Well, the speaker doesn't exactly want the wall down: "Something...wants it down."
The poem shows two neighbours coming together for the annual rebuilding of the wall between their properties. Although the speaker seems dubious about what function the wall has, it is he who initiates the rebuilding ("I let my neighbour know...") as well as doing irregular repairs on his own initiative ("I have come after them [hunters] and made repair"). But he also dismisses the rebuilding as "just another kind of outdoor game." Why does he play?
I think the answer is that while he may feel the wall should be unnecessary, he also needs to keep his neighbour at a distance. He teases the man, but is wary of him and cannot understand his clinging to "his father's saying" about good neighbours needing good fences. Near the end, the narrator slips into a defensive tone,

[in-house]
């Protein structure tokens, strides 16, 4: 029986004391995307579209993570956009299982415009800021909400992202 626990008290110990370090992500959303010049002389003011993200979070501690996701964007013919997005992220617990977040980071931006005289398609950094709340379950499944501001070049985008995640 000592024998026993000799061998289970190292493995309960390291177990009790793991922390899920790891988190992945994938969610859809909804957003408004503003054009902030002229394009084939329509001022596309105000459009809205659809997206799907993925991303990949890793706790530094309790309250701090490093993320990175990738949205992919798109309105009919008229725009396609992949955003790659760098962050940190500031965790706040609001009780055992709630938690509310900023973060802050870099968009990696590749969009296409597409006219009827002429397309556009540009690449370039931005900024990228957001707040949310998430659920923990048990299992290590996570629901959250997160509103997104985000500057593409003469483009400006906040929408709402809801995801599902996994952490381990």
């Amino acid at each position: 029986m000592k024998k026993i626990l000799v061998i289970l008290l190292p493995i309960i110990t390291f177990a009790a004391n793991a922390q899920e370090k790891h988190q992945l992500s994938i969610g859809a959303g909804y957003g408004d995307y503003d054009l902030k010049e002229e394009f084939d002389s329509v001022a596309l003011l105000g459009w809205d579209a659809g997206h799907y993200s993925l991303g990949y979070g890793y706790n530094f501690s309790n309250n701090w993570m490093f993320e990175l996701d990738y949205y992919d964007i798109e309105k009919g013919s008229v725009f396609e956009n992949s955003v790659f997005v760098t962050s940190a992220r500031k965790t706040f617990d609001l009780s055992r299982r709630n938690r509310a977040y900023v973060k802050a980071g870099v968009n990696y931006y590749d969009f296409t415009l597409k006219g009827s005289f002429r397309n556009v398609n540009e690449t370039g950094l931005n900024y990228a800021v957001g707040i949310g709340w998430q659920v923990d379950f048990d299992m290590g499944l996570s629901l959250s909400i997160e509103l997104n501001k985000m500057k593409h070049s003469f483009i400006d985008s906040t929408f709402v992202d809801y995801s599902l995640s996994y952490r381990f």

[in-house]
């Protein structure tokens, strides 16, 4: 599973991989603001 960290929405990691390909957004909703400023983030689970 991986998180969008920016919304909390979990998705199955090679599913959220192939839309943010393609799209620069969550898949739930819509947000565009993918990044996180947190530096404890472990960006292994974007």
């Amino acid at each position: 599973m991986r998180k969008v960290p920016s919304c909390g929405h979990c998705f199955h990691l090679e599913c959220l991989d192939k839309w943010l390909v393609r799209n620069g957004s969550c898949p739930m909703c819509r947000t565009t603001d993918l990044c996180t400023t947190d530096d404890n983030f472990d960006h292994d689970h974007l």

I see him there
Bringing a stone grasped firmly by the top
In each hand, like an old-stone savage armed.
He moves in darkness as it seems to me,
Not of woods only and the shade of trees
This evokes the original function of walls, from the Garden of Eden onward, to keep "darkness" outside, away from human civilization.
To sum up, nature and growth work against walls, but the ever-present threat from the incomprehensible otherness of our fellow humans preserves walls as a guarantee that we know our bounds and will keep our peace by respecting each others' limits.